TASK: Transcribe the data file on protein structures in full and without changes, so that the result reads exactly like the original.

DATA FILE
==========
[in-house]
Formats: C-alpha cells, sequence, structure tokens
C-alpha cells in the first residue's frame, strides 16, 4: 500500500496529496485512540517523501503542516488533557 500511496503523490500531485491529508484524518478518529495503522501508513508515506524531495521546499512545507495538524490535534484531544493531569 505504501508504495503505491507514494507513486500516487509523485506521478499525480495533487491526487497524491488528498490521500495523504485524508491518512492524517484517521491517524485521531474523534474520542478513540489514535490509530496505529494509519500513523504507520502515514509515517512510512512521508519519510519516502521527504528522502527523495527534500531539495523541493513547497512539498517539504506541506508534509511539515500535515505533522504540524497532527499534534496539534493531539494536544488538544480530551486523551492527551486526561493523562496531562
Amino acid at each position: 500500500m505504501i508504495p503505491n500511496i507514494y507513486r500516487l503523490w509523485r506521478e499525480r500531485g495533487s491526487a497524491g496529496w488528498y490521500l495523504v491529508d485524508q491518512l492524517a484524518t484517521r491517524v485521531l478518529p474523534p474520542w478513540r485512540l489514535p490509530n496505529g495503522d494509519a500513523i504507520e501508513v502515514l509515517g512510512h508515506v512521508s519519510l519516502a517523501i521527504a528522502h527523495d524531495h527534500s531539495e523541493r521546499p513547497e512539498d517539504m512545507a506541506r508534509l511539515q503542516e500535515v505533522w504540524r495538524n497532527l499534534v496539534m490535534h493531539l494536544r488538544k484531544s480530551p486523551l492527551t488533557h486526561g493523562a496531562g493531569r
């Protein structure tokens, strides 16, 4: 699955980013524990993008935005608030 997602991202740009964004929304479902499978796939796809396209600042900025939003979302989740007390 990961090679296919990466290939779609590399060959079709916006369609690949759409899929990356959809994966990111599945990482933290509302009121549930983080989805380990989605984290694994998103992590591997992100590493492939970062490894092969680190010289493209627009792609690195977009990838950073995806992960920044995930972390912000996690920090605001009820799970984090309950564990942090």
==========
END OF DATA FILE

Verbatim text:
[in-house]
Formats: C-alpha cells, sequence, structure tokens
C-alpha cells in the first residue's frame, strides 16, 4: 500500500496529496485512540517523501503542516488533557 500511496503523490500531485491529508484524518478518529495503522501508513508515506524531495521546499512545507495538524490535534484531544493531569 505504501508504495503505491507514494507513486500516487509523485506521478499525480495533487491526487497524491488528498490521500495523504485524508491518512492524517484517521491517524485521531474523534474520542478513540489514535490509530496505529494509519500513523504507520502515514509515517512510512512521508519519510519516502521527504528522502527523495527534500531539495523541493513547497512539498517539504506541506508534509511539515500535515505533522504540524497532527499534534496539534493531539494536544488538544480530551486523551492527551486526561493523562496531562
Amino acid at each position: 500500500m505504501i508504495p503505491n500511496i507514494y507513486r500516487l503523490w509523485r506521478e499525480r500531485g495533487s491526487a497524491g496529496w488528498y490521500l495523504v491529508d485524508q491518512l492524517a484524518t484517521r491517524v485521531l478518529p474523534p474520542w478513540r485512540l489514535p490509530n496505529g495503522d494509519a500513523i504507520e501508513v502515514l509515517g512510512h508515506v512521508s519519510l519516502a517523501i521527504a528522502h527523495d524531495h527534500s531539495e523541493r521546499p513547497e512539498d517539504m512545507a506541506r508534509l511539515q503542516e500535515v505533522w504540524r495538524n497532527l499534534v496539534m490535534h493531539l494536544r488538544k484531544s480530551p486523551l492527551t488533557h486526561g493523562a496531562g493531569r
């Protein structure tokens, strides 16, 4: 699955980013524990993008935005608030 997602991202740009964004929304479902499978796939796809396209600042900025939003979302989740007390 990961090679296919990466290939779609590399060959079709916006369609690949759409899929990356959809994966990111599945990482933290509302009121549930983080989805380990989605984290694994998103992590591997992100590493492939970062490894092969680190010289493209627009792609690195977009990838950073995806992960920044995930972390912000996690920090605001009820799970984090309950564990942090």